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Protesters Raise Voice Against Bushfire Crisis in Australia

Protests Erupt as Australia’s Bushfire Crisis Continues

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Protesters hold placards
Protesters hold placards during a climate change rally in Sydney, Australia. VOA

Climate change rallies have been held in Australia by thousands of protesters critical of the government’s handling of the bushfire crisis. A demonstration in Sydney has reportedly attracted 30,000 people, while events have also been held in other major cities.

“Sack the prime minister,” protesters chanted as they turned on Australia’s conservative leader, Scott Morrison. He is accused of not taking global warming seriously and of underplaying its role in the bushfire emergency. Protesters believe that “fossil fuel loving politicians” have overseen “decades of climate destruction.”

They want the Morrison government to phase out the use of fossil fuels. That is unlikely given their immense value to the Australian economy. Coal generates much of the nation’s electricity and earns billions of dollars through exports to China, India and other countries.

The prime minister has previously defended his energy and climate policies as adequate and responsible, but at least one protester in Sydney is demanding he give a more sensitive response to the bushfire emergency.

Protesters hold placards
Protesters raising their voices against the government not doing enough to stop bushfire crisis in Australia. VOA

“Humanely, with empathy. I think that is a huge thing,” the protester said. “I think the way Scott Morrison has handled this and his lack of empathy to the whole situation is embarrassing. I would like the firefighters to be funded more, I would like more schemes to be set up, and just money and to actually admit that climate change is real, like it is clearly happening and this is what we are doing about it. We are marching.”

Victoria State Premier Daniel Andrews had urged the organizers of a rally in Melbourne to postpone the protest because it would put pressure on police resources during the bushfire crisis. But despite that plea, and heavy rain, hundreds of people turned out to join a nationwide chorus of anger and frustration.

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Dozens of fires continue to burn, mostly in southeastern Australia. Cooler conditions are forecast for the next week, which will help the firefighting effort. In New South Wales, Australia’s most populous state, 147 bush and grass fires are burning. Sixty-five have yet to be contained.

Since September, at least 27 people have died in Australia’s bushfires. More than 10 million hectares (24 million acres) of land — an area bigger than Portugal — have been scorched. (VOA)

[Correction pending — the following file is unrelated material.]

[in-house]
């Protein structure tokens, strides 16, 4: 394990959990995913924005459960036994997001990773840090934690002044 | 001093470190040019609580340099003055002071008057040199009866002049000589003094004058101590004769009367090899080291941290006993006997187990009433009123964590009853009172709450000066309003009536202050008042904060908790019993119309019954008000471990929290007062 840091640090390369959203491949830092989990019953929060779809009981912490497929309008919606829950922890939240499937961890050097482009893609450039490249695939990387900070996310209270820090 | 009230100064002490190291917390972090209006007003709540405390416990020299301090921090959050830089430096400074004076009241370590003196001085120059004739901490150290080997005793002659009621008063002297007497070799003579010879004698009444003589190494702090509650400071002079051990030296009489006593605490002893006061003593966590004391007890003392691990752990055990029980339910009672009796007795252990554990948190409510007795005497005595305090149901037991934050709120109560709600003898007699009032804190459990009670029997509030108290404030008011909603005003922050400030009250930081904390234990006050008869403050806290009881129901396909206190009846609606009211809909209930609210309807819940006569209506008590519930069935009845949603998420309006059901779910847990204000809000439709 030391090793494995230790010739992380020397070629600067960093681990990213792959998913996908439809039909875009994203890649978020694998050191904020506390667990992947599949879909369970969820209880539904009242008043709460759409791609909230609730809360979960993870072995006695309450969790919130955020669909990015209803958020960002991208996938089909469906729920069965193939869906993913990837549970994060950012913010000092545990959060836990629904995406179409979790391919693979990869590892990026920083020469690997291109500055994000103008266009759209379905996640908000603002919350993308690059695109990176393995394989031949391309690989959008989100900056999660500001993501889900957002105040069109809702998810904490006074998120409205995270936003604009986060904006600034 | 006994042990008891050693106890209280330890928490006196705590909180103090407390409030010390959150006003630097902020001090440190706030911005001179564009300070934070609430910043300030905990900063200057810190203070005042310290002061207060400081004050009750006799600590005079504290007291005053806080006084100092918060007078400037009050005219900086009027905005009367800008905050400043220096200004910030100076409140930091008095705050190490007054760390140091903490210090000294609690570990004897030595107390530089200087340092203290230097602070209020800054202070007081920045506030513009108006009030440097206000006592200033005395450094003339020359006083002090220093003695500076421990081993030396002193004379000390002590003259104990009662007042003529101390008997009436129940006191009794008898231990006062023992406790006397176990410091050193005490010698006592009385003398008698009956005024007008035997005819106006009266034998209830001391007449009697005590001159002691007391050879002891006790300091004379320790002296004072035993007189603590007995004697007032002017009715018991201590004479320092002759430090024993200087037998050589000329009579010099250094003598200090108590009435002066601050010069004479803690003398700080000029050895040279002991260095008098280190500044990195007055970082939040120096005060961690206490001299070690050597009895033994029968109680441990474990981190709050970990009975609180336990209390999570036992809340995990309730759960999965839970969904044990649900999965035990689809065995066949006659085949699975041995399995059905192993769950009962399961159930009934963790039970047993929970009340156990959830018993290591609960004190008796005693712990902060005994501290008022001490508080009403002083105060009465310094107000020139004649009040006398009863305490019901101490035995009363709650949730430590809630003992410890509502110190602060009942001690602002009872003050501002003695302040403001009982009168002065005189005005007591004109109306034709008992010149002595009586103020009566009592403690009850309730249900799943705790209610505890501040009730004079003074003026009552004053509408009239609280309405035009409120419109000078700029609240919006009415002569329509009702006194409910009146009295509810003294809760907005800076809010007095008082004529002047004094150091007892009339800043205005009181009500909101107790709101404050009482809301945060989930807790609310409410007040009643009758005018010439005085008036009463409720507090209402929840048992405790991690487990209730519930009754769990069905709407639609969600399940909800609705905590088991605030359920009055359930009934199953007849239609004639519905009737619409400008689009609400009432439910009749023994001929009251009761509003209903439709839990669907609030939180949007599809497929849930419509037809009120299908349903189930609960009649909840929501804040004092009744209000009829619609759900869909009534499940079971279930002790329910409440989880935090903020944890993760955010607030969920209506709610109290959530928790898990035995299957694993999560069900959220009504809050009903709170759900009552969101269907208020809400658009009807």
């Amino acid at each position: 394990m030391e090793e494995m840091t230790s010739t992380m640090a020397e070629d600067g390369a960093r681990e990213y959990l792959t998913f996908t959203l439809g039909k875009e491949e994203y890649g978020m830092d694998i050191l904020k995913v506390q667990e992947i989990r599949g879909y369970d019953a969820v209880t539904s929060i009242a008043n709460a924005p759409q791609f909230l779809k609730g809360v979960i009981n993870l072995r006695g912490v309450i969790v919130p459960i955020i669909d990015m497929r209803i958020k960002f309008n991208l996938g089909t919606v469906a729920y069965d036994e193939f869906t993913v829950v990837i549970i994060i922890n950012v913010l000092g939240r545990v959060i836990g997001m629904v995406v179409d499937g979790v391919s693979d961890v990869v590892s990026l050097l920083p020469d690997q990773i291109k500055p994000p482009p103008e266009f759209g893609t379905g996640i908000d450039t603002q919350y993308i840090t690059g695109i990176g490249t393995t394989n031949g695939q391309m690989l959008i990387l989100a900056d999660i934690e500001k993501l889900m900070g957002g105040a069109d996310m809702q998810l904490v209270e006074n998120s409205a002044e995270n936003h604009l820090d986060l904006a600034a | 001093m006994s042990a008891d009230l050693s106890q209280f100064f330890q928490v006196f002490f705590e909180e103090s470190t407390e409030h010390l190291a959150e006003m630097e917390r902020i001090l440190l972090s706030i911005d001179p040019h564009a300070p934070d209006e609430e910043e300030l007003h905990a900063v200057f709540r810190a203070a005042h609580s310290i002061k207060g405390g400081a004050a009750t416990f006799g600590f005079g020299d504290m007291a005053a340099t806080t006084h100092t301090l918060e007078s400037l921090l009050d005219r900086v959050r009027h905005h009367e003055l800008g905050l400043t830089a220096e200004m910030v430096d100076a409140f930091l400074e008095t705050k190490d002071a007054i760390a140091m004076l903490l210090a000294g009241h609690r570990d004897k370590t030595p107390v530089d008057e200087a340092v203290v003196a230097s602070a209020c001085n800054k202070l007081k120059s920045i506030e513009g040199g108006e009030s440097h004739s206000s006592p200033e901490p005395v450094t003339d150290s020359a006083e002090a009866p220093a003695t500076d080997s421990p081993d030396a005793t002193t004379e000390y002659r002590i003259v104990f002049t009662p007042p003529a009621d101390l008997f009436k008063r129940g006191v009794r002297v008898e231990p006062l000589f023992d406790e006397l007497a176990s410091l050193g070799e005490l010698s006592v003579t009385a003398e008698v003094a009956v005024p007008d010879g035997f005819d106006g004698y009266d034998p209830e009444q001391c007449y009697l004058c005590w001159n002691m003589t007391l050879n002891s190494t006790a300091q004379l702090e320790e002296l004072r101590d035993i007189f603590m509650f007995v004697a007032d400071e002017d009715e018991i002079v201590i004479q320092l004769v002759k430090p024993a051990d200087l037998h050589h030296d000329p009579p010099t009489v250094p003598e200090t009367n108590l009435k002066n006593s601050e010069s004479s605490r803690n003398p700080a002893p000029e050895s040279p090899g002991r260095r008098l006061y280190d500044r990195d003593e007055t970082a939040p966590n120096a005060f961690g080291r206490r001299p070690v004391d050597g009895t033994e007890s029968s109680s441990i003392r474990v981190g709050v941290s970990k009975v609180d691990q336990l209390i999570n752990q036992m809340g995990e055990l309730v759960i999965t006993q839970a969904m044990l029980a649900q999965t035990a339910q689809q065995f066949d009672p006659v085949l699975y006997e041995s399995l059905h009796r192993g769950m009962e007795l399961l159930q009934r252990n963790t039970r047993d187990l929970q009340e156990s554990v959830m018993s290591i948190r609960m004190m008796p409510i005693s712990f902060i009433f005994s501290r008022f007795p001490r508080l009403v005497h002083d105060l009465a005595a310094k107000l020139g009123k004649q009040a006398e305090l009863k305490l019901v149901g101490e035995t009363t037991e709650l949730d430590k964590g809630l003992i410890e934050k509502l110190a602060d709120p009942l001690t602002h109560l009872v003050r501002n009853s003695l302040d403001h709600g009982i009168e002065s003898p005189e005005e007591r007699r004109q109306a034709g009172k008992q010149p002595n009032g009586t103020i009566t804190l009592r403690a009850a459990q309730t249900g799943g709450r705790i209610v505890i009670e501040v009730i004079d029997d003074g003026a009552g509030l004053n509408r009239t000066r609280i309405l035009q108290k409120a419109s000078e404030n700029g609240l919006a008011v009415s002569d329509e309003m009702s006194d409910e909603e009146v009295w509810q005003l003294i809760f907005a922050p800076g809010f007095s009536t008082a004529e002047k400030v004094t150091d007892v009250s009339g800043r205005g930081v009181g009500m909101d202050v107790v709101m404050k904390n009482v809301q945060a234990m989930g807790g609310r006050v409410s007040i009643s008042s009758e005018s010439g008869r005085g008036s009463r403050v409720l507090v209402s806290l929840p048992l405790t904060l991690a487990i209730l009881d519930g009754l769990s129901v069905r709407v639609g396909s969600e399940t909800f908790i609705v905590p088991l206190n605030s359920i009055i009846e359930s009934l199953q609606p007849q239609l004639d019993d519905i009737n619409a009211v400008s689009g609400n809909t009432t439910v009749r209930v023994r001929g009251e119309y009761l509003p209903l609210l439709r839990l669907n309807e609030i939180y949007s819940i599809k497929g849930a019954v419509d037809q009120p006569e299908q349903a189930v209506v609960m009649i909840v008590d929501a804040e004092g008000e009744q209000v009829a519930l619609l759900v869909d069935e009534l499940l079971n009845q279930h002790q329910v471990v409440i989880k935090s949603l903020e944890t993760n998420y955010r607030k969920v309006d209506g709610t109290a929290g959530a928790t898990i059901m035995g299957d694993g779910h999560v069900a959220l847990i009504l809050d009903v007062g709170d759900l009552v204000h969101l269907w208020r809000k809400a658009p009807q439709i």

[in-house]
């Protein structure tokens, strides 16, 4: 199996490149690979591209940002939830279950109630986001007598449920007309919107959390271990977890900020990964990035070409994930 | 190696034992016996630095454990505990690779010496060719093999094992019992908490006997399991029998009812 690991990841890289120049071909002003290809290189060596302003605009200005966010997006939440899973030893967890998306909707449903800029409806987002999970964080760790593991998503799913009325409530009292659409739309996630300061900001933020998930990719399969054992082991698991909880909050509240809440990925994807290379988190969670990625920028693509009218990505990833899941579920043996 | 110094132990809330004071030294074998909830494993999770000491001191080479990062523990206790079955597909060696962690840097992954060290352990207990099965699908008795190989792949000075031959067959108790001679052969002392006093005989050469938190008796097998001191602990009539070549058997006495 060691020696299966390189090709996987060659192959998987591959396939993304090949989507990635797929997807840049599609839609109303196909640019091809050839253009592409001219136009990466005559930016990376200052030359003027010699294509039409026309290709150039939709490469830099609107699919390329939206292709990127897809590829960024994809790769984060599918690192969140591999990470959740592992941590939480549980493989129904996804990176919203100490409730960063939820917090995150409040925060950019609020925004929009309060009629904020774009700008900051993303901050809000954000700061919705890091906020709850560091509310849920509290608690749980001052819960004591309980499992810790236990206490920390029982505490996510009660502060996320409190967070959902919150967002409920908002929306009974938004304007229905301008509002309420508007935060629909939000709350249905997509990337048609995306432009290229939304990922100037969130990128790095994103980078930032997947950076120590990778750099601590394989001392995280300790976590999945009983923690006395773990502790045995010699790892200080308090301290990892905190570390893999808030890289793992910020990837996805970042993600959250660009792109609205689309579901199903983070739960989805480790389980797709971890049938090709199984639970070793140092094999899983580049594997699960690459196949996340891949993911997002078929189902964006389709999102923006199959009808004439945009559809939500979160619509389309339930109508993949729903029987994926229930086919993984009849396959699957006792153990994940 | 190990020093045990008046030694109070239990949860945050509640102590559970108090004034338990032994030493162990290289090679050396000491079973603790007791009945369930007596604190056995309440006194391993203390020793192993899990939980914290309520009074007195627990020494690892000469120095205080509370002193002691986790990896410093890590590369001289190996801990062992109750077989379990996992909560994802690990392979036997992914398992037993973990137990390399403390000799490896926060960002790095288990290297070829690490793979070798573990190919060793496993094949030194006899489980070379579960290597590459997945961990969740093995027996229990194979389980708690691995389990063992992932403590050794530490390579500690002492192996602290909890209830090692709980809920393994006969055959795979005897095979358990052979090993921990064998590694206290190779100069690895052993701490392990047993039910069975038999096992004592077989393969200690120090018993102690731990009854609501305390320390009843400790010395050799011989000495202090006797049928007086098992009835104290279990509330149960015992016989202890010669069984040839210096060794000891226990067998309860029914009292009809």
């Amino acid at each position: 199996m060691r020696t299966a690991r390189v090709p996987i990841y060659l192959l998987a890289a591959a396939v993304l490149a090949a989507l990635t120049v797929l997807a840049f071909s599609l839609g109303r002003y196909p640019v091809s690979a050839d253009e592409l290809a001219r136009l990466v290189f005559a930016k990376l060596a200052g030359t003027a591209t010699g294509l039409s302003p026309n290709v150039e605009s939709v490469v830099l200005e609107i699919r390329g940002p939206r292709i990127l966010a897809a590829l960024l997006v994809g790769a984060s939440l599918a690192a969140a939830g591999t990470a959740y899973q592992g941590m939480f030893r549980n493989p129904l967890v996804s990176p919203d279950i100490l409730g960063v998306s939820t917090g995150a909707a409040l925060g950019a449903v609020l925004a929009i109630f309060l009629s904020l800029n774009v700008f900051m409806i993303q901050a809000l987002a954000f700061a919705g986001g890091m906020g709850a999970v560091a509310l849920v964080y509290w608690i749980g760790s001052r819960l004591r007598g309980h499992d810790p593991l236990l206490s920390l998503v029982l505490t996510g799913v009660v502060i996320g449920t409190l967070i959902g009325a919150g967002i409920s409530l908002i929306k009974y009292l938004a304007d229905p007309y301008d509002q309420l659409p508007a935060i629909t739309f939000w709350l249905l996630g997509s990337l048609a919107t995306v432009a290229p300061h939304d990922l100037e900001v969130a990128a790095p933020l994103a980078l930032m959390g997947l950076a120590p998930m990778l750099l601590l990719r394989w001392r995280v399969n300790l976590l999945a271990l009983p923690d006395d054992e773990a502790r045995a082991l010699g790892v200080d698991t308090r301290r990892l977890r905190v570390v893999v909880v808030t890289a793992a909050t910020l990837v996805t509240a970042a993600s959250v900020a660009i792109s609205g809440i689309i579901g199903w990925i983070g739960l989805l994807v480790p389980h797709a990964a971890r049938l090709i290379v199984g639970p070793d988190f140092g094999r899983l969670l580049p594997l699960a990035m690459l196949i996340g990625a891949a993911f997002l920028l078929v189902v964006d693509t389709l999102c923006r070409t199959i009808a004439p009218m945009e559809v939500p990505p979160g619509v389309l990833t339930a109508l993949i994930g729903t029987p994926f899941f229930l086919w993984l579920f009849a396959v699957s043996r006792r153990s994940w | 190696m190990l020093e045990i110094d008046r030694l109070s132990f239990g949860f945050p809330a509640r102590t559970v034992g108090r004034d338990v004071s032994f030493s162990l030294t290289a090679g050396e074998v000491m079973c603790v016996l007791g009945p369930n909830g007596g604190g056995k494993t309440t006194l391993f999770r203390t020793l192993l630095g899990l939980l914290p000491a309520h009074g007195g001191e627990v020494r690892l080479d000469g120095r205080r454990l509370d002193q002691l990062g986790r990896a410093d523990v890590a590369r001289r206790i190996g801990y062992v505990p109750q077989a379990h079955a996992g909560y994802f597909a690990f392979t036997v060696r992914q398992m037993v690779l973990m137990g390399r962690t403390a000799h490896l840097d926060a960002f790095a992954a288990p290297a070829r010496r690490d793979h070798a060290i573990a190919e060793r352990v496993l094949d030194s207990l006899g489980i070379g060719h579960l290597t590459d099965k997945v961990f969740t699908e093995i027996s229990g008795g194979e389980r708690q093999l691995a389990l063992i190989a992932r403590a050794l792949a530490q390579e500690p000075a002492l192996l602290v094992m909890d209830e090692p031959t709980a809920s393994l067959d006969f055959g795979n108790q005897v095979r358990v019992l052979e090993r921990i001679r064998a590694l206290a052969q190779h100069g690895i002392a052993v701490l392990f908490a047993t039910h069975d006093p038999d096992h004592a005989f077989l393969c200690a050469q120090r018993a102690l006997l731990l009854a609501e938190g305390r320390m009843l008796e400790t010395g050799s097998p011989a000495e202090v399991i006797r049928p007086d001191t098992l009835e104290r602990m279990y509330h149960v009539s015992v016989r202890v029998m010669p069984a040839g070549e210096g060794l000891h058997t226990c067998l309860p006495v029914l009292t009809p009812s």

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Ozone-Depleting Substance Causes Half of Arctic Warming

Ozone-depleting substances behind half of Arctic warming

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Arctic warming
Ozone-depleting substances caused half of Arctic warming and sea ice loss. Pixabay

Ozone-depleting substances caused half of Arctic warming and sea ice loss from 1955 to 2005, causing about a third of all global warming during that period, reveals a significant study.

A scientific paper published in 1985 was the first to report a burgeoning hole in Earth’s stratospheric ozone over Antarctica.

The discovery left scientists into a huddle to determine the cause which happened to be ozone-depleting substances – long-lived artificial halogen compounds entirely manmade and popularly used as refrigerants, solvents and propellants.

The new study from researchers at Columbia University and published in the journal Nature Climate Change examined the greenhouse warming effects of ozone-depleting substances (ODS).

Arctic warming
Ozone-depleting substances act as a strong supplement to carbon dioxide and had lead to Arctic warming. Pixabay

It found that the ozone-depleting substances acted as a strong supplement to carbon dioxide, the most pervasive greenhouse gas. “We showed that ODS have affected the Arctic climate in a substantial way,” said researcher Michael Previdi from Lamont-Doherty Earth Observatory.

The scientists reached their conclusion using two very different climate models that are widely employed by the scientific community, both developed at the US National Center for Atmospheric Research. The results highlight the importance of the Montreal Protocol, which has been signed by nearly 200 countries.

“Climate mitigation is in action as we speak because these substances are decreasing in the atmosphere, thanks to the Montreal Protocol,” said Lorenzo Polvani, lead author of the study. “In the coming decades, they will contribute less and less to global warming. It’s a good-news story”.

In the 1980s, a hole in Earth’s stratospheric ozone layer, which filters much of the harmful ultraviolet radiation from the sun, was discovered over Antarctica. Scientists quickly attributed it to ODS. The world sprang into action, finalizing a global agreement to phase out ODS.

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The Montreal Protocol was signed in 1987 and entered into force in 1989. Due to the swift international reaction, atmospheric concentrations of most ODS peaked in the late 20th century and have been declining since.

However, for at least 50 years, the climate impacts of ODS were extensive, revealed the new study. (IANS)